Why I got fired (and why you might, too, no matter how great you are)
John Nemo, Contributing Writer
May 21, 2014, 5:38am PDT
I still remember being floored at being fired. I knew I’d made a big mistake at the time after a long-running dispute with a high-up exec — over the use of social media, of all things — spilled over into a group e-mail where I let my anger get the best of me in front of the entire executive team. Needless to say, it put the CEO in a bad spot.
Still, I didn’t think I’d get fired over it. After all, I’d just gotten a huge raise, had racked up one outstanding performance review after another, and even won a national PR award during my most recent campaign for the organization.
I thought I was bulletproof.
And yet there I was a few hours later, literally shaking as I slumped against the counter in our kitchen, sobbing as the gravity of what happened hit home. Here I was, the sole income earner with a wife and three young boys, and I’d just managed to get myself fired from the highest-paying job I’d ever had. Even worse, it was the height of the 2008-09 U.S. economic recession.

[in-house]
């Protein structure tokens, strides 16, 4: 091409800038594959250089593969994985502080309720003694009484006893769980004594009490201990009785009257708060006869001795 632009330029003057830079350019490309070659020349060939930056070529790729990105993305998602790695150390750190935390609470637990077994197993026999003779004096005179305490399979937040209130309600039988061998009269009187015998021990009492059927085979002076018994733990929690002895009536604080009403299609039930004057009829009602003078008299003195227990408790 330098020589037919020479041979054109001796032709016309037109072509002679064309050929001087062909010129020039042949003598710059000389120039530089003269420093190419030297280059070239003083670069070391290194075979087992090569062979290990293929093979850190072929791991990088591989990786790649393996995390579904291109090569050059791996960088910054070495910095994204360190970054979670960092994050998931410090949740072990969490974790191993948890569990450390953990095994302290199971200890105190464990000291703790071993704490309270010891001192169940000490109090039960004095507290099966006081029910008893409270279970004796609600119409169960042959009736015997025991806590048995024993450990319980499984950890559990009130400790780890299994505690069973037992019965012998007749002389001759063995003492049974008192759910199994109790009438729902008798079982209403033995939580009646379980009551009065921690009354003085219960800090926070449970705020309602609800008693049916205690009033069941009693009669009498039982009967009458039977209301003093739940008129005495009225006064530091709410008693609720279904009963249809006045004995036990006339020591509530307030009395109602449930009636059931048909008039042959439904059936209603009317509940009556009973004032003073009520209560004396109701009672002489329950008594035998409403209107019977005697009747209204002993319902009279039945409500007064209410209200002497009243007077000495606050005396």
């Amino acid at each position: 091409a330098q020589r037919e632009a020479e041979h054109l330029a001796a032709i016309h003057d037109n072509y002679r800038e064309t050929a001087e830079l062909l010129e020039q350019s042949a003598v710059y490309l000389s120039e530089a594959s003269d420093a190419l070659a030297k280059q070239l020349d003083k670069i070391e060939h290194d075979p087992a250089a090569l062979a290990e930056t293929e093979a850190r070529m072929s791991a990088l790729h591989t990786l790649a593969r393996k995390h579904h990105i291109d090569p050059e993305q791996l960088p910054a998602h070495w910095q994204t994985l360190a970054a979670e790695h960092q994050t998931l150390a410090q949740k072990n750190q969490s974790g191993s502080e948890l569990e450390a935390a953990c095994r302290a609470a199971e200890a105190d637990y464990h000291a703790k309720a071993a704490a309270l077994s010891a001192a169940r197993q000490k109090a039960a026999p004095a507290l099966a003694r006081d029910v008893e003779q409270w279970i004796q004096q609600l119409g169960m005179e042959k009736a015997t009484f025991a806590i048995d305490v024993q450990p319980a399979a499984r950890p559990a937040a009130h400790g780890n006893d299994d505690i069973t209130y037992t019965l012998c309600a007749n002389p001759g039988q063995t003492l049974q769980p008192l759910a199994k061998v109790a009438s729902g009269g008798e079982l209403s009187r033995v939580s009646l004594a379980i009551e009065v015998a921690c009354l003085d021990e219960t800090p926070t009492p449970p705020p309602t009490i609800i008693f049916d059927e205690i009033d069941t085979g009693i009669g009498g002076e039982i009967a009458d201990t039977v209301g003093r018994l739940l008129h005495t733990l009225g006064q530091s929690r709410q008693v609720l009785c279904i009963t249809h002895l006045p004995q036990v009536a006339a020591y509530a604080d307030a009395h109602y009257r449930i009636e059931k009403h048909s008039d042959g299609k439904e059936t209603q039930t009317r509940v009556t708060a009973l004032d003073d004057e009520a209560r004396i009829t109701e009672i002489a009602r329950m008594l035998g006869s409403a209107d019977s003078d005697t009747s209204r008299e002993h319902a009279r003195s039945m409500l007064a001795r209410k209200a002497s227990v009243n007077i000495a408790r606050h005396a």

“Power” is the type of book that will completely reframe how you approach your job, your career and everything else related to your professional life. It could also save your job.
Here’s an example from the book that perfectly describes the scenario in which I was fired:
Politics vs. performance
- People who had more political skill received higher performance evaluations and were rated as more effective leaders.
- As long as you keep your boss or bosses happy, performance really does not matter that much and, by contrast, if you upset them, performance won’t save you.
- One of the biggest mistakes people make is thinking that good performance and job accomplishments are sufficient to acquire power and to avoid organizational difficulties. Consequently, people leave too much to chance and fail to effectively manage their careers.
- If you are going to create a path to power, you need to lose the idea that performance by itself is enough.
- Research shows that job performance matters less for your evaluation than your supervisor’s commitment to and relationship with you.
- CEOs tend to put loyalists in senior positions, regardless of what past incumbents have accomplished.
Needless to say, I learned an incredibly valuable (albeit painful) lesson about workplace dynamics and power after getting fired.